ChildForum Office of Pre-Primary Education

ChildForum Office of Pre-Primary EducationLead advisor on early childhood care and education 
National membership 

Publisher of the New Zealand-International Research in Early Childhood Journal


Childcare Warning: Dangers of New Year Partying

© ChildForum

Parents who plan to party down this New Year’s Eve are urged to make smart choices for their young child’s care while being aware of the dangers that lurk around unsupervised children.

Children may not be cared for as well as they should be and may even be at risk of being abused if appropriate care is not given.

“While parents are partying and having a really good time children may not be cared for as well as they should be. “They may feel sad about being left with a stranger and put in a position at high-risk of being abused”, Dr Alexander, national co-ordinator of ChildForum, says.

There will be people whose motivation will be to ‘cash in’ on the night while others will see this as an opportunity to have access to an unsupervised young child.

Social networking and job sites suggest this year that there is no shortage of babysitters if the money offered is right, and parents are also turning to childcare agencies and to family relatives if their regular babysitter is not available.

Charges are higher with the current hourly rate at $20 and more in the main centres such as Auckland, Christchurch, and Wellington and the main holiday hot spots.  

A childcare agency normally does basic reference and police checks on the babysitter and this can give parents some peace of mind. A young child can, however, find it stressful to be left with a complete stranger and be asked to trust that person.

A sleep-over at the house of family relatives or grandparents is a popular and no-cost option for many families, but it is also not without some risks as young children are more likely to be abused by someone known to them.

Dr Alexander says parents can take five precautions to lessen risks and make New Year’s Eve a safe time for children:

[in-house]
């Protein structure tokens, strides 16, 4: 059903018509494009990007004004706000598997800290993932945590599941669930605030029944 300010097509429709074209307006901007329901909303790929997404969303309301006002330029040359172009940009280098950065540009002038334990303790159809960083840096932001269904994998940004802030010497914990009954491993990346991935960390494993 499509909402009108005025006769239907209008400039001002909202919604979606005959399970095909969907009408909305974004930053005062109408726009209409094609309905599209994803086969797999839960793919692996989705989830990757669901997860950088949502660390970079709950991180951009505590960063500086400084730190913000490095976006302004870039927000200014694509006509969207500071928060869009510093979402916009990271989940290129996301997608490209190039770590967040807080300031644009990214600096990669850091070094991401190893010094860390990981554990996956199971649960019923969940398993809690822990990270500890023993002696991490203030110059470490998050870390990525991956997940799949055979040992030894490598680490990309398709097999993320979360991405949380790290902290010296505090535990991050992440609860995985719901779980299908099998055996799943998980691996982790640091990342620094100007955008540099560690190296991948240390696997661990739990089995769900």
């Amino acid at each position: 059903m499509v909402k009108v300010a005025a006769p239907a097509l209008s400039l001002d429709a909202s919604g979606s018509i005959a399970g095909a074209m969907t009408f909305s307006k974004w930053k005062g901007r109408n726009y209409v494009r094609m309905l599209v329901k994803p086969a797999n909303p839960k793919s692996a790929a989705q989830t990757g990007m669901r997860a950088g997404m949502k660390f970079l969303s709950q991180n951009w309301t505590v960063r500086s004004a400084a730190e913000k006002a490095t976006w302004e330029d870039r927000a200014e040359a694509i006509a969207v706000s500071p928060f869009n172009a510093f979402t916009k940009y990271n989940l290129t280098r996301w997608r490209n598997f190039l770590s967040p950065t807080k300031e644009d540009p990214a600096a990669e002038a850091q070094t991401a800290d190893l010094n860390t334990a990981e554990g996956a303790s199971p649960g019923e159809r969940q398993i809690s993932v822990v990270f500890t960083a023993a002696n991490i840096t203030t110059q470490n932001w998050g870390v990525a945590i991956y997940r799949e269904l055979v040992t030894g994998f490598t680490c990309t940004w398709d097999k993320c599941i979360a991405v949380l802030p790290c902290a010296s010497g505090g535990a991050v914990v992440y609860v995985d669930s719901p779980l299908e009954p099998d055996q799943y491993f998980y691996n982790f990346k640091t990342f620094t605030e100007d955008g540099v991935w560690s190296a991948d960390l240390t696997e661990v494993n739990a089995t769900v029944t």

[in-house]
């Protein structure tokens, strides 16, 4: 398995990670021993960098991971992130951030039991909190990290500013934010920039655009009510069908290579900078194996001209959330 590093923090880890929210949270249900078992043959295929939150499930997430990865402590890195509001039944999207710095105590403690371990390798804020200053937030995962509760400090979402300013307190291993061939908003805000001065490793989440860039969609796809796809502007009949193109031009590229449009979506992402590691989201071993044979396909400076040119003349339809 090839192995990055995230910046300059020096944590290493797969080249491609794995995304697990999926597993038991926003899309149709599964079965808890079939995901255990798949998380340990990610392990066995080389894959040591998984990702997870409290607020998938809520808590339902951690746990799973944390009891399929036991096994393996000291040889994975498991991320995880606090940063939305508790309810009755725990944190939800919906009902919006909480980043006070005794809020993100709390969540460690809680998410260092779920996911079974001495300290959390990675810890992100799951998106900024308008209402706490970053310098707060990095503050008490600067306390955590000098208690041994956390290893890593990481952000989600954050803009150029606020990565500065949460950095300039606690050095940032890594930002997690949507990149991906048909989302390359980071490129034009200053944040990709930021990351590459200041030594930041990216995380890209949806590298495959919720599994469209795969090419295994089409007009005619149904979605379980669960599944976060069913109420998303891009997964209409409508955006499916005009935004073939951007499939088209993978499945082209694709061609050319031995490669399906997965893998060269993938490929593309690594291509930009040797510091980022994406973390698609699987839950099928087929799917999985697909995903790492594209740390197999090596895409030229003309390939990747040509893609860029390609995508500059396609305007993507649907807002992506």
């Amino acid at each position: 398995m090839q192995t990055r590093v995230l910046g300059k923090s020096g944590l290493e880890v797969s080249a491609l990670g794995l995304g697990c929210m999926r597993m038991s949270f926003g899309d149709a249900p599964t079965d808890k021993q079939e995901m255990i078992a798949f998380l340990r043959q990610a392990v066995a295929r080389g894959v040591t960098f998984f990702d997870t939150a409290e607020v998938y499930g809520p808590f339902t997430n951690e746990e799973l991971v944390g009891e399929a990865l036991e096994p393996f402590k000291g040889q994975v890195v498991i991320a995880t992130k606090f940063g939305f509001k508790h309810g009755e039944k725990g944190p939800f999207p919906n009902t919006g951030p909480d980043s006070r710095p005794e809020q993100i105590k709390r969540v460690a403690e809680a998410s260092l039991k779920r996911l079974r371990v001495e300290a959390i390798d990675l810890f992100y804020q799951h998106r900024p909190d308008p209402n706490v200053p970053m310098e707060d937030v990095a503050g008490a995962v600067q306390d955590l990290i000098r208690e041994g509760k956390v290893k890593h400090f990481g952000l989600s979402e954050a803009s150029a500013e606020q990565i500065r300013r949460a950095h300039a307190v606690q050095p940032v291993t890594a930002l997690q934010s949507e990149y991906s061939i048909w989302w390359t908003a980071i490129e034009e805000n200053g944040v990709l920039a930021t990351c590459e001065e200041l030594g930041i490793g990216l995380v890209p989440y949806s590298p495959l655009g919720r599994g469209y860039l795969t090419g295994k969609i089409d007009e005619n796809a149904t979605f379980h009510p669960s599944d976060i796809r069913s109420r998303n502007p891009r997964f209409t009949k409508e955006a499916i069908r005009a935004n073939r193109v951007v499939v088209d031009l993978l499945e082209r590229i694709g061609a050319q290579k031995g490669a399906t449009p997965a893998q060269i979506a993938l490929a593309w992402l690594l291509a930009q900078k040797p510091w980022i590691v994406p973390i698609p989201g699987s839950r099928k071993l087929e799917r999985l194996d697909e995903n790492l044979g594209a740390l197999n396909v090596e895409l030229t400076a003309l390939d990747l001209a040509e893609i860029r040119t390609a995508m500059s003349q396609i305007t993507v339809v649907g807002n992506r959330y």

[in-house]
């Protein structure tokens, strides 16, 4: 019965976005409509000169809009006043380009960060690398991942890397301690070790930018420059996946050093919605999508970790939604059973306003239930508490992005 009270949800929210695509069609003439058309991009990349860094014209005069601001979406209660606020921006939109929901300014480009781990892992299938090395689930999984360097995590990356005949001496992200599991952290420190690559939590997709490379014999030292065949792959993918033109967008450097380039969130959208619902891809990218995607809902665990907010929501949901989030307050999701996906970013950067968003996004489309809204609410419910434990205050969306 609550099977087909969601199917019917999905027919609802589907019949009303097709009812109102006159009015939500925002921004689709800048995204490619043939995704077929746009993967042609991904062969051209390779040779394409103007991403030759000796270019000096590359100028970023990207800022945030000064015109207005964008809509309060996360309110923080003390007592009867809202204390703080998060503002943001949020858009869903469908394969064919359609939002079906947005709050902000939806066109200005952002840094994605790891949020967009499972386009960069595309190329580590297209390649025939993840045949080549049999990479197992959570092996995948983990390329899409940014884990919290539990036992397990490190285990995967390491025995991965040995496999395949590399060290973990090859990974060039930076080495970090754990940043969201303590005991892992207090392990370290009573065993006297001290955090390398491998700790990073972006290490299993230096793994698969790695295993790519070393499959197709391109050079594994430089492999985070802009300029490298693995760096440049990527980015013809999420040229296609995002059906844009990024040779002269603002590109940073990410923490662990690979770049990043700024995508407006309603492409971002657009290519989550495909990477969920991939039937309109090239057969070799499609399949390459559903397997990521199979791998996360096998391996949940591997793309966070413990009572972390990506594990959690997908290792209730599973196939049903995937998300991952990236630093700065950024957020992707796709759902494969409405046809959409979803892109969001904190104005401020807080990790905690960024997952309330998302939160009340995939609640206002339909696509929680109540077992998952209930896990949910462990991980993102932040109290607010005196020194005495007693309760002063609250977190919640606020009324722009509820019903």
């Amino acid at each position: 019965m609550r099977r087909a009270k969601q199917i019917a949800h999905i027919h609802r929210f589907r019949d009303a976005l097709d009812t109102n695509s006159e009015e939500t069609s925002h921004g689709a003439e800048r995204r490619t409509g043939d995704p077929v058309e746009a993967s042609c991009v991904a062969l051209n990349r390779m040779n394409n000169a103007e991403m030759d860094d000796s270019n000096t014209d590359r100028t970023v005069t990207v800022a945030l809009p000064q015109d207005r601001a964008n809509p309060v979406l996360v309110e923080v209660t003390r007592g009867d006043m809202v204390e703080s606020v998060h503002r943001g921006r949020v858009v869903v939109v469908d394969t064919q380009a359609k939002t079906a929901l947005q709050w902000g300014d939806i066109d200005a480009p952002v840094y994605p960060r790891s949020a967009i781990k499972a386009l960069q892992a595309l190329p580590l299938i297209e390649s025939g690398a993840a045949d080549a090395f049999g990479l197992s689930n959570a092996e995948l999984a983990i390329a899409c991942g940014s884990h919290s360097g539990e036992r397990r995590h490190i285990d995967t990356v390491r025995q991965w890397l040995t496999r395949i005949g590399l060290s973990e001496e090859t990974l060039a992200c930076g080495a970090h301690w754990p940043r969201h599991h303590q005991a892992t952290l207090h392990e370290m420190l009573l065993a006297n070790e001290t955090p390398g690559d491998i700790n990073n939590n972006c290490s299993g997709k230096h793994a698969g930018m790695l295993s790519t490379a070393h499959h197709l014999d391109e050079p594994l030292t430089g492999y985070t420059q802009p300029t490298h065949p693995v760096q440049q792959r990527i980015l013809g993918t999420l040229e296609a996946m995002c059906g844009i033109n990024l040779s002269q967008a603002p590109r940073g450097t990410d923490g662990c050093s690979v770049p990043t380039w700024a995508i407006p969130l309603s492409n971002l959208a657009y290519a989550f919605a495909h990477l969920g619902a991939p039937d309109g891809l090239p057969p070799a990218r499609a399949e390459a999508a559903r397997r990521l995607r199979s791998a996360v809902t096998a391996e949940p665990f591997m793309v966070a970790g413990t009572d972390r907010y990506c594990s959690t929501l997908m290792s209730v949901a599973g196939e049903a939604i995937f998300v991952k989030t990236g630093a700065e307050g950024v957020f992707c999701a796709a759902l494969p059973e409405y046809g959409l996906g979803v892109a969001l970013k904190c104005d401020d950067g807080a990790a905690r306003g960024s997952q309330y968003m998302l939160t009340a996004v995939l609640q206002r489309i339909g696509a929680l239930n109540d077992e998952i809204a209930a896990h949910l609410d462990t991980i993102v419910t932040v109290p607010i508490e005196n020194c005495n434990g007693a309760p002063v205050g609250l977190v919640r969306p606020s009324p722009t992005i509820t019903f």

• When inviting other adults to your house for a party, keep a baby sound monitor on in your child’s room so you can hear if someone is moving around or making noises.
  • Teach your child that certain parts of his/her body are private, and what to do and how to say ‘NO’ if someone tries to touch them in inappropriate ways.
  • Check with your child before leaving if he/she is pleased to be with the babysitter, family friend or relative. Trust your child’s instincts. Never force your child to stay with someone he/she does not like.
  • Have your child already bathed and changed in pyjamas before dropping off to a friend’s house for a sleep-over or before the babysitter arrives. Tell the babysitter not to put your child to bed but to let your child stay up and sleep on the couch until you arrive home. Also instruct the babysitter not to discipline your child but to phone you if there is any problem.
  • Discuss with your babysitter what to do if you do not arrive home as planned and ensure she has emergency contact numbers.

Alternatively, parents who want to party this New Year’s Eve could consider planning a family-friendly party at home by inviting other families. 

“Children can bring sleeping bags and pyjamas and have lots of fun playing and partying together, while the adults enjoy themselves knowing their children are safe and with them.”


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